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Fueling education’s digital shift

Funding opportunities under ESSA are sure to improve technology adoption
Paula Love, the “Funding Doctor,” brings decades of experience to developing grant strategies for state and local educational agencies, schools and institutions. She writes DA's monthly School Funding Report.
Paula Love, the “Funding Doctor,” brings decades of experience to developing grant strategies for state and local educational agencies, schools and institutions. She writes DA's monthly School Funding Report.

K12 education is making strides in the digital shift. According to MDR’s 2015 EdNET Insight survey, more than 50 percent of curriculum directors anticipate a significant conversion from print to digital materials within the next three years.

And it appears this shift is about to get a big boost from the Every Student Succeeds Act (ESSA), the nation’s new education law, which is poised to provide the funding and flexibility to immerse U.S. schools in digital learning.

Policy, funding woes

The digital shift has been a slow and often painful transition for K12 schools, fraught with barriers. Districts identify funding as the number one obstacle to digital adoption, according to the Center for Digital Education. Outdated state policies are also cited as a hurdle.

Many have not even updated their definition of instructional materials to include digital content.

In addition, federal education dollars often come with tightly prescribed spending guidelines and little flexibility at the local level to fund a digital shift. Although federal programs—such as Race to the Top and Investing in Innovation (i3)—have pushed the needle closer by investing in programs to increase the use of technology, these grants have not impacted the vast majority of U.S. schools.

Similarly, private foundations and organizations—including the Gates Foundation, the MacArthur Foundation and the Blended and Online Learning Foundation—aid in the effort.

But again, the effect of these efforts has not yet been realized on a broad scale.

ESSA support 

The new ESSA law strongly supports the shift—both in language and funding. Under ESSA, expect to see an increase in the prevalence as well as the rate of adoption of digital learning materials.

ESSA represents a major swing in how edtech can be funded, by giving greater flexibility to state and local decision-makers. From new block grants to innovative discretionary grants, key programs authorized by ESSA will fuel and expand the digital learning shift in the United States.

A new $1.65 billion block grant under ESSA will allow schools to use up to 60 percent of funds—almost $900 million annually—for the effective use of technology. The block grant, named the Student Support and Academic Enrichment Grant, requires districts to spend at least 20 percent to help students become well-rounded and another 20 percent to help kids be safe and healthy. The remaining 60 percent can be used for the effective use of technology. States and districts are expected to have significant flexibility in determining how these funds are spent.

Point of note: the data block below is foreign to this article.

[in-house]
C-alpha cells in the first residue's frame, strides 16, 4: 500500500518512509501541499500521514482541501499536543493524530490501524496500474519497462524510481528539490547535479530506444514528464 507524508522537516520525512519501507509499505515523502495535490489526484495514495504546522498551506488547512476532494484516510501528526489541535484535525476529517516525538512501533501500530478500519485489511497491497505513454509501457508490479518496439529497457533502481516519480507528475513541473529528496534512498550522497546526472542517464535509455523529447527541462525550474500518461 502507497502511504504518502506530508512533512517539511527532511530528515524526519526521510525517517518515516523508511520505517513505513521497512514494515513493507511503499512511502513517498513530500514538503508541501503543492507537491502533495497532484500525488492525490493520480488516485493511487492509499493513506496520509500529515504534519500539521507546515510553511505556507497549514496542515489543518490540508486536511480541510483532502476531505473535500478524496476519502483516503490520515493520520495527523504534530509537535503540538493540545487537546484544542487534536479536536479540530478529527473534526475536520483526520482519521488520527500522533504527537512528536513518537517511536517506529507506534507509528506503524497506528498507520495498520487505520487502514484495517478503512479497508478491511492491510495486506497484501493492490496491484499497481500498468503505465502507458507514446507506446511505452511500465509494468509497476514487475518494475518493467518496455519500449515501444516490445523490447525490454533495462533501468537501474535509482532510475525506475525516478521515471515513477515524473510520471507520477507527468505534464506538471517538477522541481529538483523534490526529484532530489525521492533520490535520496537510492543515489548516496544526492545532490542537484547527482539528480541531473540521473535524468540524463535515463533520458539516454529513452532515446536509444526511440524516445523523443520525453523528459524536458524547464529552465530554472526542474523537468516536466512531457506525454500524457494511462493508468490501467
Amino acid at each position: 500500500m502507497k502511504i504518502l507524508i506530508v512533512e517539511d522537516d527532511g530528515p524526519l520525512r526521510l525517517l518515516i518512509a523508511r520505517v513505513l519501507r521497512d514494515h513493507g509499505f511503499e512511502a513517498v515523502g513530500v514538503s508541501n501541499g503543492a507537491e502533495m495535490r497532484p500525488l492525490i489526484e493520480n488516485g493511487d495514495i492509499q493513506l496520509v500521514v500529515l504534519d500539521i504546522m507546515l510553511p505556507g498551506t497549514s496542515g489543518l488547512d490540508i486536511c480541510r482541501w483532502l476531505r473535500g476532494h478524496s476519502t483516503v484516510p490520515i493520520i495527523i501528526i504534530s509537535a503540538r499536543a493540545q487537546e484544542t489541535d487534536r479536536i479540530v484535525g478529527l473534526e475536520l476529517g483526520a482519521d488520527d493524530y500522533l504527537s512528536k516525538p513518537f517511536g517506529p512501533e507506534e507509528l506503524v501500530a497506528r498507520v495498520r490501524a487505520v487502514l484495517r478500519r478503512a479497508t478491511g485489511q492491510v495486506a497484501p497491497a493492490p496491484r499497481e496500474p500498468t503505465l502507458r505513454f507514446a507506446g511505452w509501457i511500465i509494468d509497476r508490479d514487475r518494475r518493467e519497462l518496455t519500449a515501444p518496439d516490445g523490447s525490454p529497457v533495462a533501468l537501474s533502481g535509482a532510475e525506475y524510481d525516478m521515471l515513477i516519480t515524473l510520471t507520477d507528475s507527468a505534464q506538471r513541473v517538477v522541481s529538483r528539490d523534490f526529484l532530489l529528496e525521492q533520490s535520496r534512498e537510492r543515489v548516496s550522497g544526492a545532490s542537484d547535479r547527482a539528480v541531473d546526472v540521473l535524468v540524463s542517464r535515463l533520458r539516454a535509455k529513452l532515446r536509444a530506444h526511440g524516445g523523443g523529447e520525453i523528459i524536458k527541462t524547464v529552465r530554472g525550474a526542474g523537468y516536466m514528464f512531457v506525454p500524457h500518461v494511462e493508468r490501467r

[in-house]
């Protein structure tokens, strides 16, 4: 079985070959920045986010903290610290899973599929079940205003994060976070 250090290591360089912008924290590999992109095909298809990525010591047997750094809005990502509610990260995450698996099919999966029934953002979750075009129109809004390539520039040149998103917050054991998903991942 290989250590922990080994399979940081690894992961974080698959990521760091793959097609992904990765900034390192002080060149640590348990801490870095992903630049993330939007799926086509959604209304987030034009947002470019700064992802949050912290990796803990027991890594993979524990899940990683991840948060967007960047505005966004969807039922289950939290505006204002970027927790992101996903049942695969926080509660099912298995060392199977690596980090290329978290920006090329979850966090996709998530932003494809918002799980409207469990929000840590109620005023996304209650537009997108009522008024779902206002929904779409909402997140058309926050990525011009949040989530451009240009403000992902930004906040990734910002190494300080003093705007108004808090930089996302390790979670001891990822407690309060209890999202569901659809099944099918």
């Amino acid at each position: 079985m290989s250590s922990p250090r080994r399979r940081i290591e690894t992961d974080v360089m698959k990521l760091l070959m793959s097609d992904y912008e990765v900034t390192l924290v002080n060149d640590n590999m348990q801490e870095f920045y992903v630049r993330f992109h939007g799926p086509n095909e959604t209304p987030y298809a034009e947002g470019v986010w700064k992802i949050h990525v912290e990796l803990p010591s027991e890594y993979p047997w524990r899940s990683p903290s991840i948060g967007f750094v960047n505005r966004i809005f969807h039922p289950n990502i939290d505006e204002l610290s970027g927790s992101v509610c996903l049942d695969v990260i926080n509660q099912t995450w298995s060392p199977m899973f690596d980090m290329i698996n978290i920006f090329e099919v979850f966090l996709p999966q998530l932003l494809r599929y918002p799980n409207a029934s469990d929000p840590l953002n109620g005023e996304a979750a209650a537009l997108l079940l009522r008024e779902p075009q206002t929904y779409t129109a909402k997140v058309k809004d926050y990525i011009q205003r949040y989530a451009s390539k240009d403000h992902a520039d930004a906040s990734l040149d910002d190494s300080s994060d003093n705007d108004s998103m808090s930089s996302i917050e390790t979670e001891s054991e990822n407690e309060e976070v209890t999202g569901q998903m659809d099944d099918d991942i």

Another ESSA program that will boost edtech funding is the Education Innovation & Research grant. Modeled after the current i3 program, this grant will fund the development and implementation of innovative approaches to improve student learning. Approaches must be evidence-based and can include strategies such as personalized and blended learning. Funding for this grant program for FY2017 is estimated to be $70 million, increasing to nearly $90 million by FY2019.

ESSA will also create common definitions for many ed-tech terms, including “blended learning,”  “digital learning” and even “technology” to ensure consistency in how it is implemented.

This tech-supported funding coincides with the growing adoption of digital learning materials by K12 districts. Several states—including California, Indiana and Texas—have revised instructional materials guidelines to allow districts to use funding traditionally earmarked as “textbook dollars” to buy digital instructional materials. And North Carolina took it a step further by passing a state law requiring districts to buy only electronic textbooks and materials by 2017.

Collaborate, advocate and plan

It’s time to collaborate at local and state levels to prepare to make the most of this digital funding boon. Districts should develop a plan to enhance digital learning, from device management to pedagogical considerations. The State Educational Technology Directors Association offers recommendations for navigating the digital shift.

With the groundwork laid, you will be ready to maximize the ESSA funding that comes your way to make effective digital learning a reality for your students.

Paula Love, the “Funding Doctor,” brings decades of experience to developing grant strategies for state and local educational agencies, schools and institutions. To subscribe to our monthly School Funding Report go to http://DAmag.me/sf.